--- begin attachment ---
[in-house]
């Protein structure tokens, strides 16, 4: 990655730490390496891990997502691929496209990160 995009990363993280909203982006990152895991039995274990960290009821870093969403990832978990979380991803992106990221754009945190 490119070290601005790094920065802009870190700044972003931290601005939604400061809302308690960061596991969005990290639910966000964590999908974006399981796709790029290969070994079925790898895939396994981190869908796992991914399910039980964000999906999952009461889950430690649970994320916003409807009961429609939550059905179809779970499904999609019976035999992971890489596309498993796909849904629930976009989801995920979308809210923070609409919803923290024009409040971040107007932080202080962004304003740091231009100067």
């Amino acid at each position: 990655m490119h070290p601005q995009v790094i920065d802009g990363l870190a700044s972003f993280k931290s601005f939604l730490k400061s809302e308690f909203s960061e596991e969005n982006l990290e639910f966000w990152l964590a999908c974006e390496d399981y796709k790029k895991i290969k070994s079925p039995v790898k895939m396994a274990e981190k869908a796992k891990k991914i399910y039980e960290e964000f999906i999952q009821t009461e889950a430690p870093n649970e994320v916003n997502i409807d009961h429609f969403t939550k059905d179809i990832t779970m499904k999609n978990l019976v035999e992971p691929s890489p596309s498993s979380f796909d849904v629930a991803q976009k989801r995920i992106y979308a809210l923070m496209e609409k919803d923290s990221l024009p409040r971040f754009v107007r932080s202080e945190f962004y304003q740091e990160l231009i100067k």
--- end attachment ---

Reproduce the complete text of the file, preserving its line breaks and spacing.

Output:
[in-house]
């Protein structure tokens, strides 16, 4: 990655730490390496891990997502691929496209990160 995009990363993280909203982006990152895991039995274990960290009821870093969403990832978990979380991803992106990221754009945190 490119070290601005790094920065802009870190700044972003931290601005939604400061809302308690960061596991969005990290639910966000964590999908974006399981796709790029290969070994079925790898895939396994981190869908796992991914399910039980964000999906999952009461889950430690649970994320916003409807009961429609939550059905179809779970499904999609019976035999992971890489596309498993796909849904629930976009989801995920979308809210923070609409919803923290024009409040971040107007932080202080962004304003740091231009100067």
């Amino acid at each position: 990655m490119h070290p601005q995009v790094i920065d802009g990363l870190a700044s972003f993280k931290s601005f939604l730490k400061s809302e308690f909203s960061e596991e969005n982006l990290e639910f966000w990152l964590a999908c974006e390496d399981y796709k790029k895991i290969k070994s079925p039995v790898k895939m396994a274990e981190k869908a796992k891990k991914i399910y039980e960290e964000f999906i999952q009821t009461e889950a430690p870093n649970e994320v916003n997502i409807d009961h429609f969403t939550k059905d179809i990832t779970m499904k999609n978990l019976v035999e992971p691929s890489p596309s498993s979380f796909d849904v629930a991803q976009k989801r995920i992106y979308a809210l923070m496209e609409k919803d923290s990221l024009p409040r971040f754009v107007r932080s202080e945190f962004y304003q740091e990160l231009i100067k």